MacroEconomic Competitiveness:Social Infrastructure
macroeconomic competitiveness political infrastructure

Legal Landscape: Performance

    • Australia ranks in the 96.7 percentile on the government effectiveness parameter.
      • measures quality of public services, civil service and degree of independence
    • Australia ranks in the 95.2 percentile on the rule of law parameter.
      • measures extent to which agents have confidence in the rules of the society and particularly at the quality of contract enforcement, the police and the courts.
    • Australia ranks in the 96.1 percentile in the control of corruption parameter.
      • measures the extent to which public power is exercised for private gain, especially corruption, as well as the private and elite influence over the state
MacroEconomic Competitiveness:Political Infrastructure
building the diamond factor conditions

Assimilating Foreign Technology:

    • India-Australia Strategic Research Fund in science and technology
    • China-Australia Special Fund for advanced science and technology development.
    • Australia also entered into scientific bilateral collaborations with the US, Canada, South Korea and Japan.
  • Administrative Infrastructure
    • 1st: OECD listed Australia as most open economy
    • 2nd lowest levels of red tape in terms of business procedures
Building the Diamond:Factor Conditions
building the diamond factor conditions1

Improving Efficiencies:

    • The Australian government has funded projects supporting:
      • telecommunication and IT infrastructure
      • broadband services for local and rural areas
      • the development of green telecommunications
      • carbon trading.
    • The government has also been successful in setting up Tele-education in remote areas
Building the Diamond:Factor Conditions
building the diamond context for firm strategy and rivalry

Reducing Impediments to Competition:

    • Australia has transformed itself from an inward-looking, highly protected and regulated economy to anopen and export-oriented economy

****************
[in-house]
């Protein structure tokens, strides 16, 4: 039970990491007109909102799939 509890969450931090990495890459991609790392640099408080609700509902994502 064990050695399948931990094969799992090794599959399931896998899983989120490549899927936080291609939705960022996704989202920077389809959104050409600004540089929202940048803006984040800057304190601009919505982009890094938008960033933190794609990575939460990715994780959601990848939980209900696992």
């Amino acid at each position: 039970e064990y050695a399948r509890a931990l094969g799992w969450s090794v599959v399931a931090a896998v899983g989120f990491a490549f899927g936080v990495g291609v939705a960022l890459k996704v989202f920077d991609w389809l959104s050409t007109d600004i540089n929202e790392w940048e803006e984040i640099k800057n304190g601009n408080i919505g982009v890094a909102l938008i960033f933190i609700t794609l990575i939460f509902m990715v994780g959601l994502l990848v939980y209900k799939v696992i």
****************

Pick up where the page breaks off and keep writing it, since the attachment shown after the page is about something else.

• Australia is a member of various internationalorganizations including:
      • Asia Pacific Economic Cooperation (APEC)
      • ANZ Certa (1983 FTA with New Zealand)
      • Common Wealth Cairns Group
      • International Monetary Fund (IMF)
      • Organization for Economic Co-Operation and Development
Building the Diamond:Context for Firm Strategy and Rivalry
slide20

Building the Diamond:Context for Firm Strategy and Rivalry

  • Effective Competition Policy:
    • The Australian government will take measures targeted at promoting competition and cracking down on anticompetitive practices
      • Trade Practices Act (TP Act) 1974 include moves to further defend small business from predatory pricing
  • Effective Intellectual Property Protection Mechanisms:
    • Australian patent law prohibits double patenting.
      • It does not prohibit two patents for the same invention but of differing claim scope.
market overview

Market value

    • The Australian metals & mining industry shrank by 5.6% in 2009 to reach a value of $63,613.2 million.
  • Market value forecast
    • In 2014, the Australian metals & mining industry is forecast to have a value of $96,280.9 million
    • an increase of 51.4% since 2009.
  • Market segmentation
    • Coal is the largest segment of the metals & mining
    • Accounts for 52.9% of the industry\'s total value.
Market Overview
mapping the cluster